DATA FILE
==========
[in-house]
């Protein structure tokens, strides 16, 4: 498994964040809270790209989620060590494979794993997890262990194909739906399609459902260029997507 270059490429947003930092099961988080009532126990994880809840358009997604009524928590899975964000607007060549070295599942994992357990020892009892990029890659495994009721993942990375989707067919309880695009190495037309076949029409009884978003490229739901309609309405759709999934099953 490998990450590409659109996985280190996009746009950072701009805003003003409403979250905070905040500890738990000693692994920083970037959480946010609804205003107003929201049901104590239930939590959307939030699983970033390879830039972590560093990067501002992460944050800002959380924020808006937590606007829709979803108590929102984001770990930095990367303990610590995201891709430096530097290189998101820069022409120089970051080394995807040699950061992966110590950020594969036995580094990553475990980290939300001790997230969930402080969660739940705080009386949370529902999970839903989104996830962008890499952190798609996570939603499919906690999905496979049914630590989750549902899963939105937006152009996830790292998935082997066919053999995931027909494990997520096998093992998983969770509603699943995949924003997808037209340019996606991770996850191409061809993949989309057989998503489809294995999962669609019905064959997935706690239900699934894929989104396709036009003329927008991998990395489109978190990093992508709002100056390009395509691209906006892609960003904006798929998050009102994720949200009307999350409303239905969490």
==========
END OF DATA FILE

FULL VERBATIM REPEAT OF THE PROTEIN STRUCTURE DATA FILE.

[in-house]
């Protein structure tokens, strides 16, 4: 498994964040809270790209989620060590494979794993997890262990194909739906399609459902260029997507 270059490429947003930092099961988080009532126990994880809840358009997604009524928590899975964000607007060549070295599942994992357990020892009892990029890659495994009721993942990375989707067919309880695009190495037309076949029409009884978003490229739901309609309405759709999934099953 490998990450590409659109996985280190996009746009950072701009805003003003409403979250905070905040500890738990000693692994920083970037959480946010609804205003107003929201049901104590239930939590959307939030699983970033390879830039972590560093990067501002992460944050800002959380924020808006937590606007829709979803108590929102984001770990930095990367303990610590995201891709430096530097290189998101820069022409120089970051080394995807040699950061992966110590950020594969036995580094990553475990980290939300001790997230969930402080969660739940705080009386949370529902999970839903989104996830962008890499952190798609996570939603499919906690999905496979049914630590989750549902899963939105937006152009996830790292998935082997066919053999995931027909494990997520096998093992998983969770509603699943995949924003997808037209340019996606991770996850191409061809993949989309057989998503489809294995999962669609019905064959997935706690239900699934894929989104396709036009003329927008991998990395489109978190990093992508709002100056390009395509691209906006892609960003904006798929998050009102994720949200009307999350409303239905969490």